Thanks Frans for your program, i tested I2C_SPEED = 8 (it’s OK) and I2C_SPEED = 7 (it’n not OK).
Where did you found the LEGO_CMD values ?
Good to see that it solved your problem
The command values are listed in the firmware header file BrickPiUS.h.
Note that I didn’t send a mode command to the US sensor in the test program. It looks like continuous mode is the default mode of the sensor, and as far as I know it is the only mode implemented by the firmware.
I think SS stands for ‘single shot’ or ‘signal source’, making it operate like a US source, so send out a pulse, but don’t listen for echos. However I’m not sure if or how this works.
EVNT then probably means ‘event’ and I guess that puts the sensor in a listening mode, so only picking up US signals, not sending them out. Again this is just a guess and I don’t know how it works. It would make sense though, because it would allow two nxt robots to communicate by sending US pulses to and receiving US pulses from each other. I’ll give it a try soon with my two US sensors.
RST probably means ‘reset’. But again I’m not sure.
That is great Frans, I now have working US sensors!
I modified BrickPi.py so that TYPE_SENSOR_ULTRASONIC_CONT actually implements TYPE_SENSOR_I2C using the the code you posted.
This is great because you don’t need to change any code in your existing programs!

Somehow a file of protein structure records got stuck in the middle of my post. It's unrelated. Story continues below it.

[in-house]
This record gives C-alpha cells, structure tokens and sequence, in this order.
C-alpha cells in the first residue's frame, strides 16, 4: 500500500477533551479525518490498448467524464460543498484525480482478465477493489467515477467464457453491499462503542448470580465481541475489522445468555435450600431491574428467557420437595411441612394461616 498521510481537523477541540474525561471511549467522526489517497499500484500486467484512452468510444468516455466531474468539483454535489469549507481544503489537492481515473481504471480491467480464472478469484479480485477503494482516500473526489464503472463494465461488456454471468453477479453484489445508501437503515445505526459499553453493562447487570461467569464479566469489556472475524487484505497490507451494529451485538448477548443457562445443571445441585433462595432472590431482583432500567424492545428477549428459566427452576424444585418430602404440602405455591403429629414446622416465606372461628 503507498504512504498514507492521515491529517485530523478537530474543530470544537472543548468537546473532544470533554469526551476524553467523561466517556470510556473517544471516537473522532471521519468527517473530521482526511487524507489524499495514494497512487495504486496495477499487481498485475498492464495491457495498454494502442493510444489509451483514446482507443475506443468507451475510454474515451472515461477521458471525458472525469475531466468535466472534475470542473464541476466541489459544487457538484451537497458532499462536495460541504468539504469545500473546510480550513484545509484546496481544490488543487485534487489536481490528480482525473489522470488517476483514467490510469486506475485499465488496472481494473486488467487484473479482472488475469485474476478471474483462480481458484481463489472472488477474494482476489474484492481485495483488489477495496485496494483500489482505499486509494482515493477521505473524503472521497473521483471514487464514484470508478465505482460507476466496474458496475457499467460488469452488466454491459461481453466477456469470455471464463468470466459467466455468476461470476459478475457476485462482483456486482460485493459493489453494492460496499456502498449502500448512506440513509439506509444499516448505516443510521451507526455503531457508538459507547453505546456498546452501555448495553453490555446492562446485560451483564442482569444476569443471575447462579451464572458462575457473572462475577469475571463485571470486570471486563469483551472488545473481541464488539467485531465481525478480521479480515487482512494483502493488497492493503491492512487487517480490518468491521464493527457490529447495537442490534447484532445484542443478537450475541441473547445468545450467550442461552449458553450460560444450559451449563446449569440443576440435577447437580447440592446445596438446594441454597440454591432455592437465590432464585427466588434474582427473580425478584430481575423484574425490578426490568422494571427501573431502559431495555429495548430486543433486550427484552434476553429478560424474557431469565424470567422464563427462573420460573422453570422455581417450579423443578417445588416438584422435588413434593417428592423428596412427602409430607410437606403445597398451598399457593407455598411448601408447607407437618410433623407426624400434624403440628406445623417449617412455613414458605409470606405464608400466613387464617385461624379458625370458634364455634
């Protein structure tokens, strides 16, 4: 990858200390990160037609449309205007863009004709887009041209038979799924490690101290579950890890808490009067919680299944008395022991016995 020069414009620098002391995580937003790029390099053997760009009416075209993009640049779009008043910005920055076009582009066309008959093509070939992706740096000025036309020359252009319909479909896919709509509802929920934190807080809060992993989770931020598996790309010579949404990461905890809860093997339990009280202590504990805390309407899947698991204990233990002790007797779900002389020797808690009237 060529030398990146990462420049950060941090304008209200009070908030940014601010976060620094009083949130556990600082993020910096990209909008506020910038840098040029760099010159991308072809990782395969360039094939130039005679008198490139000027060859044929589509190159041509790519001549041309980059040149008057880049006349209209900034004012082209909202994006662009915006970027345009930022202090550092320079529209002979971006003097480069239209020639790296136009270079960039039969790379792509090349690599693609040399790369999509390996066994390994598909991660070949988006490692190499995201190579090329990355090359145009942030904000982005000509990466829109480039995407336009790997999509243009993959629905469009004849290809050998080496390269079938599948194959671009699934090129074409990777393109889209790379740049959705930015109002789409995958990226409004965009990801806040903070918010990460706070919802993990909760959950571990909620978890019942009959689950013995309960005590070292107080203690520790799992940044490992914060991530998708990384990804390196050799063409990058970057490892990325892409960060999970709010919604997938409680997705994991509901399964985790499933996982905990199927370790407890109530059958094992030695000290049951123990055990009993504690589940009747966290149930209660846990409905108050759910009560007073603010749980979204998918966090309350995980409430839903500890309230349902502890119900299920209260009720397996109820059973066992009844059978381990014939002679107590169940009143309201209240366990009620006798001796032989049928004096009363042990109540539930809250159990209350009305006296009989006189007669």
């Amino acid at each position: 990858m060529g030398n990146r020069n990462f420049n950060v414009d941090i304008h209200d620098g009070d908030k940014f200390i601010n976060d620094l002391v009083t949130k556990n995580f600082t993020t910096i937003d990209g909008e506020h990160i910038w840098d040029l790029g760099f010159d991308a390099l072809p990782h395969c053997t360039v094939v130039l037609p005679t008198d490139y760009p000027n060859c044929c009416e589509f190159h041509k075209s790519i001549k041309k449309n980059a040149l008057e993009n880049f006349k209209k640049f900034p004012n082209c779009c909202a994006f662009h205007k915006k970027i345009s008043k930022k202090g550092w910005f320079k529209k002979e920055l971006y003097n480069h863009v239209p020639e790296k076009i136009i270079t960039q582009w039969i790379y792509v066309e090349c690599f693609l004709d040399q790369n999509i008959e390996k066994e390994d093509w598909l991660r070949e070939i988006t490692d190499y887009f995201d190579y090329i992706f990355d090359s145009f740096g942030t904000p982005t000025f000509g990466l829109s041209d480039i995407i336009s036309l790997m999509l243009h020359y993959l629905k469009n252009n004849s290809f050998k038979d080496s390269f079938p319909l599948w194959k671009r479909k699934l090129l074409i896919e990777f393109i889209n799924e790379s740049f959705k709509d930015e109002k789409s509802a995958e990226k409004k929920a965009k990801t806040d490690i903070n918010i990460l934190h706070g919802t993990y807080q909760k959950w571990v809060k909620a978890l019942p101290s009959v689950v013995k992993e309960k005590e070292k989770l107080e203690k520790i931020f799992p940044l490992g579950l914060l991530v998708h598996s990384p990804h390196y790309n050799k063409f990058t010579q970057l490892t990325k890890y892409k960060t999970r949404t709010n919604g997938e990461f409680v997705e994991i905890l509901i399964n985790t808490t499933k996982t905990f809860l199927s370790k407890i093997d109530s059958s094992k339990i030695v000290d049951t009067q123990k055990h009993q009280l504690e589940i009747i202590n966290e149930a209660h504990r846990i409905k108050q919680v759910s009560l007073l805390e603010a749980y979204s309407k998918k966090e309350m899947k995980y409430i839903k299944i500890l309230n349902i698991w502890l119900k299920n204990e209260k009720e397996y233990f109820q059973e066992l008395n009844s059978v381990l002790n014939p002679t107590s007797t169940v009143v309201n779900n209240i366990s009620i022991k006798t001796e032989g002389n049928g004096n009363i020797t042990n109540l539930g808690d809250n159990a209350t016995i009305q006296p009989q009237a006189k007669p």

Here is the link if you want to try it out:
It’s a shame that the value on the BrickPi is hard coded. I’m not going to try updating the firmware to fix it. This workaround works just fine.
According to the comments I made in the file, it was tested to work with a US_I2C_WAIT value of 3, so I set it to 7 to play it safe. Perhaps there is a difference between the HW I was using, and the HW you are having trouble with (e.g. Ultrasonic sensor revision).
Using the I2C drivers instead of the built in Ultrasonic sensor drivers certainly does offer more configuration options.
Please note that the 15ms time between Ultrasonic sensor updates is specified in the Lego NXT Ultrasonic sensor documentation. If you try to update faster than that, you will get inaccurate results.
My first robot with Bricki; Robot pilotable avec une caméra
Nice 1. The smooth camera stream will probably be very useful to others with a pi-cam as well.